G Kathleen Grant and Jeffrey R Breese essay

Based on the study conducted by G Kathleen Grant and Jeffrey R Breese, marginality has always been targeted toward colored or minority groups in the American society. Grant and Breese are both sociologists. Grant is currently at the University of Findlay and Breese is at Saint Mary’s College under the department of sociology. They had different assumptions and categories in which they expected each individual respondent would fall under. Their categories were Affected, Emulative, Defiant, Emissarial, Withdrawn, and Balanced. We can see that these categories were conjured from four different assumptions. One is that inequalities of social resources can lead to marginality. A second is that marginality can narrow down one’s full participation within his or her social domain. Third are those social psychological reactions will occur when participation is limited. Finally, marginal behavior will proceed after social psychological reactions.

The study was conducted at a state university in a midwestern city. It took them a few approaches before the number of potential respondents was large enough to conduct the study. There were not many responses to the first approach mainly because it was only flyers seeking for volunteered participants. Second approach was the same as the first with an additional offer of ten dollars for participating, yet the expected number was still too low to form a study. They then decided to give out flyers at the student union where the majority was African American. They were able to gather twenty-three students at this state university for interviewing on marginality issues.

The results came out to be none in both Affected and Emulative from the study. Four cases demonstrated themselves to be characterized under Defiant. These respondents all had the ability to become successful but because of their refusal to obey the system of education this category would best fit them. One respondent was under Emissarial because of her background. She was raised from a middle-class African American family as well as being exposed to Anglo-American. Similarly, one respondent was categorized under Withdrawn due to the fact that she did not want to explore the resources that were available to her as a guided aid. There were nine cases experienced Balanced category. The respondents under this category were aware of the existence of two cultures and that they knew how to negotiate between the two. Although there were six expected categories for twenty-three students, several respondents did not match any of the six. Two new categories were introduced for the remaining students, which were Paradoxical and Uninvolved. Several students were under Paradoxical because they felt that using the system could help them succeed, but at the same time, they did not want to be with the dominant culture or view as being dominant. Uninvolved ended up with six cases. These respondents had very few or no exposure to racial experience. They were mainly in the atmosphere where there were predominately African Americans.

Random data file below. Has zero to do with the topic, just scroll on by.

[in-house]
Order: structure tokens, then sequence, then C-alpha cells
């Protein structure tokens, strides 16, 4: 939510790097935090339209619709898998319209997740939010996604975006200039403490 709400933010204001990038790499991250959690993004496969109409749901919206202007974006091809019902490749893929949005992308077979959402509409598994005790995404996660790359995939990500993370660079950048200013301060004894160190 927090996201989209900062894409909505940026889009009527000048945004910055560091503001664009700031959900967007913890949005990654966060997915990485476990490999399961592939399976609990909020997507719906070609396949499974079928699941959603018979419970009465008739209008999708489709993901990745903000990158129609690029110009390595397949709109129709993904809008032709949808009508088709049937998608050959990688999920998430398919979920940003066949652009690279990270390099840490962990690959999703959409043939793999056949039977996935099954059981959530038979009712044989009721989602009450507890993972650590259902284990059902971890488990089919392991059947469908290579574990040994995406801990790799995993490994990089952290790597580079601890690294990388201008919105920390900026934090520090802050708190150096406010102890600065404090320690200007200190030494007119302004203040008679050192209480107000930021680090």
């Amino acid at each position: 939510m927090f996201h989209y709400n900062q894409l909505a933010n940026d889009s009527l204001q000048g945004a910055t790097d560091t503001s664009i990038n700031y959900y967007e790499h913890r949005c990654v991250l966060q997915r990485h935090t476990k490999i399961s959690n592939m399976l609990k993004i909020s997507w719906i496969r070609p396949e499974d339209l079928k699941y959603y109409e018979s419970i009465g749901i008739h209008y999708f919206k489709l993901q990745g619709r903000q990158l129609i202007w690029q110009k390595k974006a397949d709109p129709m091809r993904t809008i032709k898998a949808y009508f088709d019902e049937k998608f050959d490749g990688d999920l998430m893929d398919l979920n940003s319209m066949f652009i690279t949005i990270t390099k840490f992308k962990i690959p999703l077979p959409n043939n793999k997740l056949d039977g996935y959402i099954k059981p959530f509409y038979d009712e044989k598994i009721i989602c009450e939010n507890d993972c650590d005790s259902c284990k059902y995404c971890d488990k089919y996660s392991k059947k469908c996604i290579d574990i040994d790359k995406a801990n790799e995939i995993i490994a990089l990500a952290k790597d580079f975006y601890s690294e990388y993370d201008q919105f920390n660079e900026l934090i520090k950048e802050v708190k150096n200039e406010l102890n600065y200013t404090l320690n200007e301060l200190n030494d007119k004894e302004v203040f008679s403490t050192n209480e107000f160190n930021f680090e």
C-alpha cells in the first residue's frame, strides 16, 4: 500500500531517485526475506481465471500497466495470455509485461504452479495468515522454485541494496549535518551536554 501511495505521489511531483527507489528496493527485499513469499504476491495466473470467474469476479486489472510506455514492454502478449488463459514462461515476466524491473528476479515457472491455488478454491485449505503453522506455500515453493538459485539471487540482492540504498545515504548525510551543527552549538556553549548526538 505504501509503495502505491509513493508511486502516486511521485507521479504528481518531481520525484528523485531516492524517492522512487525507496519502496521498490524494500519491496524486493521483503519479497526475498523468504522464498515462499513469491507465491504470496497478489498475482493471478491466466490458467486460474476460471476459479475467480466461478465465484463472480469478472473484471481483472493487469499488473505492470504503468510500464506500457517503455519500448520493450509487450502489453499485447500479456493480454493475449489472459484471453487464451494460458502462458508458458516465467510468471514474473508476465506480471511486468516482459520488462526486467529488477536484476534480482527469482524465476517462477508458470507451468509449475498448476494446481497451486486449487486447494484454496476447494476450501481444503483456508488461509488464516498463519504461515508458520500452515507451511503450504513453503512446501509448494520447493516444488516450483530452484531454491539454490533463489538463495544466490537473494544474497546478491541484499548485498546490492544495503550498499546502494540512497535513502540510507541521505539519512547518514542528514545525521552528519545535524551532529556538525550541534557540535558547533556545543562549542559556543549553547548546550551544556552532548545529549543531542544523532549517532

One defines different meanings of marginality base upon his or her personal experiences and social factors.

Marginal means excluded from or existing outside the mainstream of society or a group. Many of the students in this article were referring themselves as being marginal because they felt that there was an invisible barrier between them and the society. I believed that this barrier was formed by three major components and they were family background, personal experiences, and social influence.

Family is a major influence in one’s life. The children usually obey or follow the footsteps of their parents. More often than not, successful parents mostly expose their kids to the positive view of the society and tend to stray away from the negative. Successful parents does not necessary mean that they must have some sort of college degrees as long as they have the time to educate their kids to be well rounded. I noticed in the reading that those students who were listed under Balanced had at least a family member with a bachelor’s degree or had experiences at the universities. These respondents here had a very positive attitude. One clearly stated, “I can live on both sides of the track” (8). This shows that this person had had adequate exposure to both cultures in which he or she would rather focus on achieving personal goals than involving in racial issues. Growing up in America has had a huge influence in my life. I am from a family with both parents having a bachelor’s degree. They always encourage my brother and me to work ten times harder in education because they know that we are the minority and that the language is our disadvantage. I took that as a very serious statement because it is true that if you work hard you will succeed. I never really felt marginal in that the dominant culture will always get the advantage, although I am aware that there are many different cultures comprise in our society. I view that there is a big competition between everyone and not see it through racial image. Having an educated environment does play a role of balancing the marginality theory. In my case, I do see the distinction between my culture and the dominant ones yet I believe in achievement through self-identity.

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